After your app is up and running inside a cloud server environment, you might be wondering what you can do to ensure your server environment works in a full-fledged production. Planning and implementing your production environment is very important. So where do you start? Well, the primary step is to create a loose meaning or definition of “production.”
A comprehensive look at production environment
Generally, in the context of web application, a server environment consists of personnel, operational plans, data, software, and hardware. All these are important in keeping your application working. A production environment is a server environment designed and implemented with total consideration for satisfactory levels of the following factors:
Here are the five components that you can use to change your current setup into an effective production environment.
1. Backup system
An effective backup system should grant you the ability to come up with periodic data backups as well as restore the data from your backups. This system also provides rollbacks in data to an initial state in case of undesired modification or accidental deletion. Any of these cases can take place because of a variety of reasons that include human error. At one point in time, computer hardware can fail. This can temporarily cause data loss. Consequently, always maintain a recent backup system for all crucial data.
2. Recovery plans
These are a set of documented processes that recover any important data from administration errors or potential failures in your production environment. You, at least, need a recovery plan for every crippling scenario which you deem will inevitably take place, like accidental data deletion or server hardware failure. On top of high-quality documentation, an excellent recovery plan might leverage deployment scripts as well as configure management tools, like Puppet, Chef, or Ansible to assist in quickening and automating the recovery process.
3. Load balancing
You can include load balancing to your server environment in order to enhance performance as well as availability through distributing the workload on multiple servers. If you experience failure in one of the servers, the other servers shall handle all the incoming traffic until the one that has failed returns to normalcy. Within a cloud server environment, you can typically implement load balancing through incorporating a load balancer server, which runs a load balancer software.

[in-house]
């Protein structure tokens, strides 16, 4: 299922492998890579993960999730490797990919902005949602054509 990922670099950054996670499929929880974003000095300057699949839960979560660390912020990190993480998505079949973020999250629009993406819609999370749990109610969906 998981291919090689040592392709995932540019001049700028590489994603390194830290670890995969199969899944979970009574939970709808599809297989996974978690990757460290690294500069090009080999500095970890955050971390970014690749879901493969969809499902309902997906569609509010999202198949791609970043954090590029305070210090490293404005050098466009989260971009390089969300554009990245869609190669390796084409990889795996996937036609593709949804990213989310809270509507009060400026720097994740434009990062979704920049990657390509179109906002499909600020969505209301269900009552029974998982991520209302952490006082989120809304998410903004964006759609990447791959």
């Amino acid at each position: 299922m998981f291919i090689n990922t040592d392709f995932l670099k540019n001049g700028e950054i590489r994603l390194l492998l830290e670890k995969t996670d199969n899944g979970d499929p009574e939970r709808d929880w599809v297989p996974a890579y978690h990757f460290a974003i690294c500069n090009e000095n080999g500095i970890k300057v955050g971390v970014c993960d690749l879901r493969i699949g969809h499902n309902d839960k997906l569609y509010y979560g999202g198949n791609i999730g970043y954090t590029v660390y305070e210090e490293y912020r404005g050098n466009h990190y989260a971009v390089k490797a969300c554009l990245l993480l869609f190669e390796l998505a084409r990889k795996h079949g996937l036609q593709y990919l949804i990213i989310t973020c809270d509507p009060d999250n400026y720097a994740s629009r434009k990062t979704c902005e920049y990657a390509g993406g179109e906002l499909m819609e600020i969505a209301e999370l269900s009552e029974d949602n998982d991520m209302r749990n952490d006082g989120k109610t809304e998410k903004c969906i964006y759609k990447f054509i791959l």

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Monitoring supports a server environment through tracking the status of services. Monitoring also tracks the trends of your SRU (server resource utilization). This goes miles in providing great visibility to your environment. You can configure monitoring systems to trigger actions such as sending notifications, or running a script whenever a server or service goes down. It is also necessary when a particular resource like storage, memory or CPU becomes over-utilized. The notifications usually enable you to respond to any issue immediately it occurs.
5. Centralized logging
Centralized logging provides a very easy way to search and view your logs. The logs are stored locally on single or individual servers across your whole environment within one place. With logs, you can identify all issues that span a number of servers by correlating their metrics and logs during certain time frames.